HIV Organisations Call on Public to Sign Community Statement for PrEP.
As evidence of the effectiveness of PrEP continues to emerge there is a growing international consensus on the importance of PrEP as a vital HIV prevention tool. In England, HIV transmission rates remain high, with no sign of a reduction. We need additional prevention options.
The NHS is still considering whether and how to make PrEP available. Community organisations working on HIV prevention have renewed calls to make PrEP available as soon as possible for those who need it most. They are calling on the public to sign the online statement at this crucial time, to tell decision makers that access to PrEP is a public health imperative and we need it now.
Deborah Gold, Chief Executive of NAT, said: “HIV and sexual health are too easily side-lined or ignored by politicians and decision-makers. This community statement on PrEP is our chance to get our voices heard – to say that PrEP works, is urgently needed and that the NHS must make it available without delay.”
Casper Thomson, Executive Director of NAM, said: “The evidence shows that, when taken as recommended, PrEP prevents the transmission of HIV. This is an important new addition to the range of prevention options. If we are to see significant reductions in HIV rates, we must make PrEP available within the NHS. It cannot be acceptable for people to get HIV who would have been protected had they had access to PrEP.”
Greg Mitchell, a participant on the PROUD PrEP study, said about his experience taking PrEP “It was the removal of anxiety and that is something I cannot quantify and which I cannot get across to people enough. We have to create a demand. If there's no demand, we won't get it. We have to be vocal about it”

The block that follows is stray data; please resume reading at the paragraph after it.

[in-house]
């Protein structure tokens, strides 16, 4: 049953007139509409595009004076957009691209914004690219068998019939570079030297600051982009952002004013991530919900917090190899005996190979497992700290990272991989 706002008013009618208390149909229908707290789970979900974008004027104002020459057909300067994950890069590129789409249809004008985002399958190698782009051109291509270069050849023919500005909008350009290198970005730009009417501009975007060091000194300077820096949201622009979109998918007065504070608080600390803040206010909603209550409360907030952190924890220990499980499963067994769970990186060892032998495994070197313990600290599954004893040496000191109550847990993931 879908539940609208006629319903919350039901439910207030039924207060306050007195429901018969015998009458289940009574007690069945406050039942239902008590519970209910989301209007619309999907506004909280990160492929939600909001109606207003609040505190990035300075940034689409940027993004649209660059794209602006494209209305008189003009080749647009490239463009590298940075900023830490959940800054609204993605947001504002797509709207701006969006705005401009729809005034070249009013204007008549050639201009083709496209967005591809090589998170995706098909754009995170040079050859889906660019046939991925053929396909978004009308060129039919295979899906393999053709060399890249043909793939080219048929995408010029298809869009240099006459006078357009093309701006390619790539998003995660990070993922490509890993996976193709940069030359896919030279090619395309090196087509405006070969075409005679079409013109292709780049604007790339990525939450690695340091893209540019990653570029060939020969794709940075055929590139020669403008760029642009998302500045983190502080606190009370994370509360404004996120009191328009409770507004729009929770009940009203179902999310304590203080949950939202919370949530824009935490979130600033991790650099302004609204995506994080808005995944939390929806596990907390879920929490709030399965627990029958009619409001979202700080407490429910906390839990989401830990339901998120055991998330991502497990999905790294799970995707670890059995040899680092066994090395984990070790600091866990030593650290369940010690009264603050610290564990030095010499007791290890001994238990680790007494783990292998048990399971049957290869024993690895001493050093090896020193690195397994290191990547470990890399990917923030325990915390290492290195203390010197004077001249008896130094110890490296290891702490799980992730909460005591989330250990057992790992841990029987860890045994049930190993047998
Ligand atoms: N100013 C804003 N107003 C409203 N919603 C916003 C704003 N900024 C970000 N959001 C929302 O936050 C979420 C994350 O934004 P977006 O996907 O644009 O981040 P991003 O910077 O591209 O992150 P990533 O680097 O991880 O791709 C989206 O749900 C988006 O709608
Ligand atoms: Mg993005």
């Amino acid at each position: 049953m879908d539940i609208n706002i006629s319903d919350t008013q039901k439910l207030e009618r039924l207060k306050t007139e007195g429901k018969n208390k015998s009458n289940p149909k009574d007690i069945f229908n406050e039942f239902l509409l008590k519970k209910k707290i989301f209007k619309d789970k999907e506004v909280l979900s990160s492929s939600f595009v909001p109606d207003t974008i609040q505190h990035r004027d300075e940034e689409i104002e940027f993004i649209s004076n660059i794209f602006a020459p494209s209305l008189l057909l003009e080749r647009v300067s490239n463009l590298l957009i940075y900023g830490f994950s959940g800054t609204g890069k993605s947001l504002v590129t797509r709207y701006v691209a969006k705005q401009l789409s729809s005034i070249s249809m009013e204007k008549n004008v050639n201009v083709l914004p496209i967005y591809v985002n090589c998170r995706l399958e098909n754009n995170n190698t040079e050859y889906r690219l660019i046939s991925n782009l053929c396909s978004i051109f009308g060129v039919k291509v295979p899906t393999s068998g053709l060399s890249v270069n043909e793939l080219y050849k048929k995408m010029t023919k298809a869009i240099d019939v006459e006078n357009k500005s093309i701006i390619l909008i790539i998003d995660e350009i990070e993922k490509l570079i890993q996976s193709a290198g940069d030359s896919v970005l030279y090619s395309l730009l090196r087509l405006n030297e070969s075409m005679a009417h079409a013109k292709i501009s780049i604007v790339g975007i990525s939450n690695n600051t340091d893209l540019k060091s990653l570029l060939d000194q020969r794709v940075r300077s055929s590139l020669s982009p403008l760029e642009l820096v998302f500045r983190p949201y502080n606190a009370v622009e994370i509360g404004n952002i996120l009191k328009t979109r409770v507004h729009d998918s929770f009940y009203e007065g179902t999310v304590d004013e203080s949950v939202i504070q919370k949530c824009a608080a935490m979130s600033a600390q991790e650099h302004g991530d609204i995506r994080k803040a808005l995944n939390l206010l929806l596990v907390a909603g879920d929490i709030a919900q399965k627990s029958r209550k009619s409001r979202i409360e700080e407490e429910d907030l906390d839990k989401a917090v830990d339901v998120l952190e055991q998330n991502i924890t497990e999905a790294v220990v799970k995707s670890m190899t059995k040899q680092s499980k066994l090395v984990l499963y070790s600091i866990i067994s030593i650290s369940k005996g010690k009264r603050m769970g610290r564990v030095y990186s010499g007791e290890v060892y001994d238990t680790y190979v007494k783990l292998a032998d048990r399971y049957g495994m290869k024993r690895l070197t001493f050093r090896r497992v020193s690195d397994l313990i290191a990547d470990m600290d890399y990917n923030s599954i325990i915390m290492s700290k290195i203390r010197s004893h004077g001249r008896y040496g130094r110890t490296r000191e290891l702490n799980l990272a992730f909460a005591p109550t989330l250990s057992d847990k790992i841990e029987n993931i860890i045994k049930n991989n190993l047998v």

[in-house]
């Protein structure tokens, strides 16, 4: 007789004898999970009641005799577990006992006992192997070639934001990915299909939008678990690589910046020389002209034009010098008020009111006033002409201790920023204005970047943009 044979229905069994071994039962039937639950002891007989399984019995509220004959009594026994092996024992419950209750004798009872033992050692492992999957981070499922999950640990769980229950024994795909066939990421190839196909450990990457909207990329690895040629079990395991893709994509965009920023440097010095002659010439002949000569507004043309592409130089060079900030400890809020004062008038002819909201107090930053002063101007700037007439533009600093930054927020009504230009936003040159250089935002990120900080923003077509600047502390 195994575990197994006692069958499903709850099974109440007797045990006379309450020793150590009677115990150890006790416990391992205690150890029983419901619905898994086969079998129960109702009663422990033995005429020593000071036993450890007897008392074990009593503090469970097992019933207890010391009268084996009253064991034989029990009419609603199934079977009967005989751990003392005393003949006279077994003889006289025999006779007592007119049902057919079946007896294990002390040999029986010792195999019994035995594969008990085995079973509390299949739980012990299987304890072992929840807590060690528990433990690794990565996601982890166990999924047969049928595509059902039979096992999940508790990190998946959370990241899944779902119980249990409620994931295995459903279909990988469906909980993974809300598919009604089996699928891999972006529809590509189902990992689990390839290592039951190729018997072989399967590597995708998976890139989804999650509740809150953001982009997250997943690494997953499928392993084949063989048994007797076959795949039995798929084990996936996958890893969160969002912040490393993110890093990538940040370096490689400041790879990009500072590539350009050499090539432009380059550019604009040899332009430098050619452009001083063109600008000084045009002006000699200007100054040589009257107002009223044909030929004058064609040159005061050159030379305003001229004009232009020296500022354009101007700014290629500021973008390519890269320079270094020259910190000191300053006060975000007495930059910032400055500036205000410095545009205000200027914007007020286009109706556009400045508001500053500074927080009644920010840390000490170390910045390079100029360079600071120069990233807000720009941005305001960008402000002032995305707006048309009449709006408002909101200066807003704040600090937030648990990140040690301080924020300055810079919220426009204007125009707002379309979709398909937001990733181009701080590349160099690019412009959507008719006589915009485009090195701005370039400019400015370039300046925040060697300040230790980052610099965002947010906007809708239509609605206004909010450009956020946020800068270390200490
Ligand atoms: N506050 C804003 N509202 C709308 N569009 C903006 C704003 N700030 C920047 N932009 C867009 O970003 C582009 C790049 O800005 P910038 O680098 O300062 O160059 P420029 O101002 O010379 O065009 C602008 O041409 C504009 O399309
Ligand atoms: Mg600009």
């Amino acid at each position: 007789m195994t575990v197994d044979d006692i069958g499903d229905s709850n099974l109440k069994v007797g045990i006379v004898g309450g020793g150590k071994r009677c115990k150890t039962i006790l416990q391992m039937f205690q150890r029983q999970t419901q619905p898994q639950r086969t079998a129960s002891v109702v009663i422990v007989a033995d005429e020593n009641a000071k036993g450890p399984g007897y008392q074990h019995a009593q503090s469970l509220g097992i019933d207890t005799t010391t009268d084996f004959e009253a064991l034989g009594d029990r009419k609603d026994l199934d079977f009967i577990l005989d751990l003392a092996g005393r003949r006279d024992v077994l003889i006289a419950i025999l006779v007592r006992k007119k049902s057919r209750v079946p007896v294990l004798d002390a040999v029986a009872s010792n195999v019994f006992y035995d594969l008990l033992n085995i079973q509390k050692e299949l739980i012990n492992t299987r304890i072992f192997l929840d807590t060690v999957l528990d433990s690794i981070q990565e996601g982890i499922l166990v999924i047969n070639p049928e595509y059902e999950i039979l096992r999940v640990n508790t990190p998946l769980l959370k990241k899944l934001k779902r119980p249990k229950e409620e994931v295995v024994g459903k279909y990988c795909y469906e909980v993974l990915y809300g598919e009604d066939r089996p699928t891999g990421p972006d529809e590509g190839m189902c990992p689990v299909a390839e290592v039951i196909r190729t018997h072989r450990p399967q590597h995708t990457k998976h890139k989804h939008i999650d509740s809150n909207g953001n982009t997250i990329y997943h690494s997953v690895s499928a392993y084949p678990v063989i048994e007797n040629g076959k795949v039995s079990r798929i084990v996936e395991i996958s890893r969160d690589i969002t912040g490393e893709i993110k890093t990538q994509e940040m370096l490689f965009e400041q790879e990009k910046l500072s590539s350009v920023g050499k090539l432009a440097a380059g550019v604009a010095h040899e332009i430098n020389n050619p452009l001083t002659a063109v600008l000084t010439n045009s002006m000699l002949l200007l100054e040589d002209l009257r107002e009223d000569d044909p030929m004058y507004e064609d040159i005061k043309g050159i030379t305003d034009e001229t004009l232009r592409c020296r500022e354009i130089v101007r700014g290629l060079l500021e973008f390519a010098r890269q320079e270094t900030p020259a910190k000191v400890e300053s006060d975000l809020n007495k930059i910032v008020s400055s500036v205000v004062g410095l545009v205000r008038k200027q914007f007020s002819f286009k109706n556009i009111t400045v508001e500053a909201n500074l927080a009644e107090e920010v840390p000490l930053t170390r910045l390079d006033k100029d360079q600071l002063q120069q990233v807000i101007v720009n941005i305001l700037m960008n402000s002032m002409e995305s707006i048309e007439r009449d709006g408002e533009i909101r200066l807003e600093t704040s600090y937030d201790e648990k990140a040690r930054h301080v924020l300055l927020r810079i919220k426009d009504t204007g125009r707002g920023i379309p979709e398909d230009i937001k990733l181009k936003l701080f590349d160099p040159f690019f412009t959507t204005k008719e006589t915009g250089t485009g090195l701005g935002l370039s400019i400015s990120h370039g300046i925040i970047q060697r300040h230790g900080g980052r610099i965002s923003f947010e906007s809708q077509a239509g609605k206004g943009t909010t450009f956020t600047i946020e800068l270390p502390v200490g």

What is PrEP and why do we need it?
Pre-Exposure Prophylaxis (PrEP) is a treatment as prevention method that involves taking a daily pill to prevent HIV infection. Although condom use remains a core strategy in HIV prevention, they do not work for everybody, all of the time, for a variety of reasons.
PrEP has the potential to prevent HIV acquisition among those who are most at risk.
How effective is PrEP?
Research suggests that PrEP is as effective as condoms in preventing HIV transmission, as long as it is taken as prescribed, without missing doses.
Will PrEP encourage increased risky behaviour?
There is no evidence to suggest that being on PrEP changes sexual risk behaviours. In fact, the PrOUD study found no difference in the number of STI’s across the groups participating in the study (The immediate group who were taking PrEP and the deferred group who were not) suggesting that this should not be a big concern.